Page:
Salma Khadra Jayyusi


Salma Khadra Jayyusi (b. 1923 in Salt, Jordan) was a notable Palestinian poet, writer, translator, and anthologist. She founded the Project of Translation from Arabic (PROTA), which published numerous anthologies, novels, and poetry collections by Arab writers, translated for English-speaking audiences.

Childhood and Education

Jayyusi spent much of her childhood and youth in Acre and then in Jerusalem: She attended al-Ma’muniyya School there for elementary school and Schmidt’s Girls High School in Jerusalem, graduating in 1941.

She pursued her education in Lebanon, first at the Beirut College for Women and then at the American University of Beirut (AUB), where she studied Arabic and English literature and graduated in 1945. She returned to Jerusalem and taught at the Teachers College for Women in Jerusalem.

Salma Khadra Jayyusi and her siblings, 1940s

Salma Jayyusi and her siblings, photographed in Palestine sometime in the 1940s


Courtesy of May Jayyusi

Marriage, Early Career, and Children

In 1946, Jayyusi married Burhan Kamal Jayyusi, a Jordanian of Palestinian origin and fellow student at the AUB who studied political science. A diplomat, he worked at the Jordanian Consulate in Jerusalem until 1947, when he moved to Jordan; she moved with him. The next spring, one of her most beloved students, Hayat Balbisi, was killed during the Deir Yassin massacre on April 9, 1948, at the age of 18. This deeply affected Jayyusi; she mentioned Balbisi in various articles.

Jayyusi’s diplomat husband was subsequently transferred to Rome, Madrid, Baghdad, and London, and during that time she studied, wrote, and translated while raising their three children—Usama, Lena, and May. Living in Baghdad in the 1950s, her knowledge of Arabic literature and especially poetry grew deeper. The Jayyusi family returned to Amman after the 1958 revolution in Iraq. Three years later, they moved to Kuwait where she became involved with Palestinian women’s groups.

She received her PhD in Arabic literature from the School of Oriental and African Studies (SOAS), London University, in 1970. Her dissertation was titled “Trends and Movements in Modern Arabic Poetry.” She would expand this study in later years and publish it with Brill in two extensive volumes in 1977 totaling more than 900 pages. The Jerusalem academic, scholar, and literary translator Issa J. Boullata described her work as “one of the best historical and analytical studies of Arabic poetry of the last hundred years.”1

Her son and firstborn, Usama, passed away in 2015 at age 68; they had been especially close, as she shared in a 1986 poem called “To Usama”: “Without your presence / All time of day and night are void.”2 In an interview some years later, she described Usama’s death as “a bitter blow that overshadowed everything.”3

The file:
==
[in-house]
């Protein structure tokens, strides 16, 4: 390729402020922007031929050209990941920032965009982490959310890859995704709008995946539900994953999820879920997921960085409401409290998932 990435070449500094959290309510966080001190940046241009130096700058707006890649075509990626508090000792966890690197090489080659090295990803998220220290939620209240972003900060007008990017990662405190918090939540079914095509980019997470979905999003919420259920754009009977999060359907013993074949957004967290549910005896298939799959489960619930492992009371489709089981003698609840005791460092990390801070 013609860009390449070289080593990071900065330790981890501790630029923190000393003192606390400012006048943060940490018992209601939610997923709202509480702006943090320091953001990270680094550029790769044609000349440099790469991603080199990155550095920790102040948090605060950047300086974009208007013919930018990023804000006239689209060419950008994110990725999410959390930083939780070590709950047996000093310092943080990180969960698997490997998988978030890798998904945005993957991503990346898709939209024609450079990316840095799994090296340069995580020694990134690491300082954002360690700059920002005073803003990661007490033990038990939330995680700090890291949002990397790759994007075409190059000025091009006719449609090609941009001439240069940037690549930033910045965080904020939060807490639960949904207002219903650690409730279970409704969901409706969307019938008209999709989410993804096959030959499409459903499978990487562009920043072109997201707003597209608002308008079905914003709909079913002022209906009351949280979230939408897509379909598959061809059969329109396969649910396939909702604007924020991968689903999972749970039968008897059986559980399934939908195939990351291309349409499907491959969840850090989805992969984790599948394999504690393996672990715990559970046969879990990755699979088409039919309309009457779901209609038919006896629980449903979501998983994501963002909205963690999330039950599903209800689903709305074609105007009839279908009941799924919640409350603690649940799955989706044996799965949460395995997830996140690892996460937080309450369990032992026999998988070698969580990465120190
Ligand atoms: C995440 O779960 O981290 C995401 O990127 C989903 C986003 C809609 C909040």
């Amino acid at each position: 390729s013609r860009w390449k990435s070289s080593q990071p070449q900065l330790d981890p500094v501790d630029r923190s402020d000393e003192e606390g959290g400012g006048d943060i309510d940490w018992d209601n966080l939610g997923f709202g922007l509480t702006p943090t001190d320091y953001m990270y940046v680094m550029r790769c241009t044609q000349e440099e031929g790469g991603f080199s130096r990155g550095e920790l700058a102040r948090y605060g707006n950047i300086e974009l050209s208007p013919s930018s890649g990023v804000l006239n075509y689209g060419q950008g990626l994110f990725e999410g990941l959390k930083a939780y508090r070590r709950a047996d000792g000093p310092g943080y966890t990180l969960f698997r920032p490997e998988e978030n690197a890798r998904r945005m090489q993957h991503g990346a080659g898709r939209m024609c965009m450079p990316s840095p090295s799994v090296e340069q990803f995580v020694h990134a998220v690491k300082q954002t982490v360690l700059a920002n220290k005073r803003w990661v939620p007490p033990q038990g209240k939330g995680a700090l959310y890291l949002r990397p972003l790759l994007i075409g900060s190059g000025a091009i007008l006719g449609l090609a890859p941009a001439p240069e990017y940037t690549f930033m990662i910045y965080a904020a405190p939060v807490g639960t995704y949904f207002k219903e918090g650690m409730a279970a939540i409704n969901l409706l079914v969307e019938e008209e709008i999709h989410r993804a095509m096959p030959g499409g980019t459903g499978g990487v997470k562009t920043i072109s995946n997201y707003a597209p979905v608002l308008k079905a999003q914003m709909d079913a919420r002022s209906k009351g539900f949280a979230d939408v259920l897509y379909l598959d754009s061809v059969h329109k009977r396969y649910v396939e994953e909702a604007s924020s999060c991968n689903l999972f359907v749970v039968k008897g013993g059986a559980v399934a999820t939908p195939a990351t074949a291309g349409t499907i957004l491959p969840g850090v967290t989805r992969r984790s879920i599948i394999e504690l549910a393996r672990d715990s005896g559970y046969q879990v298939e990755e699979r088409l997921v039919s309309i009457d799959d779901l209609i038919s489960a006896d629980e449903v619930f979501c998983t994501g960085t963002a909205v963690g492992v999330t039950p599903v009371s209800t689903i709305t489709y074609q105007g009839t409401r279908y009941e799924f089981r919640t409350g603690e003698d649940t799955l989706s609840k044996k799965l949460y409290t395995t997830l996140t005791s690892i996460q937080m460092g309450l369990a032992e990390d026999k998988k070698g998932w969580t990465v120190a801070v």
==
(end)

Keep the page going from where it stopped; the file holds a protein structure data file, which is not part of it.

Teaching Career

Jayyusi worked in radio and journalism briefly before she began her academic career, teaching Arabic literature in various parts of the world. From 1970 to 1973, she taught at the University of Khartoum, Sudan, and then at the University of Algiers in Algeria from 1973 to 1975. In 1973, she was invited through the Middle East Studies Association of North America to give a lecture tour in Canada and the United States. She addressed students at 22 universities in North America and had an opportunity to establish a role in academic circles and return to the US in 1975 as a visiting professor of Arabic literature. She first taught at the University of Utah and later at other universities in Michigan, Washington, and Texas.

Writing, Editing, Translating, Publishing

She published her first book of poetry in 1960, titled Returning to the Spring of the Dreamer (also translated as Return from the Dreamy Fountain). Her style was prose poetry.

In the 1960s, she translated various works from English to Arabic. This included the translation of Louise Bogan’s Achievement in American Poetry, 1900–1950 (1960), Ralph Barton Perry’s The Humanity of Man (1961), Archibald MacLeish’s Poetry and Experience (1962), and Lawrence Durrell’s The Alexandria Quartet.

Jayyusi took it as her mission to encourage the wider dissemination of Arabic literature and culture to English-speaking readers. She was deeply dismayed that so few Arabic literary works had been translated into English and by the weak methodology evident in those that had been translated. She was angered that her generation, raised during the British Mandate of Palestine, had no awareness whatsoever about the rich Arab culture and folklore. The education they received focused on the accomplishments of the West; education of Arab civilization and culture was absent.

In 1980, Jayyusi founded the Project of Translation from Arabic (PROTA) with the aim to bring Arab culture to the broader world and to provide the best translation of Arabic literature into English. Initially, the director of Columbia University Press, John Moore, invited Jayyusi to prepare a comprehensive anthology of modern Arabic literature. With the support of the university in New York, and later with funds from the Iraqi Ministry of Information and Culture, she completed and published the Arabic poetry encyclopedia, and then launched PROTA. Her involvement was intense and deeply committed: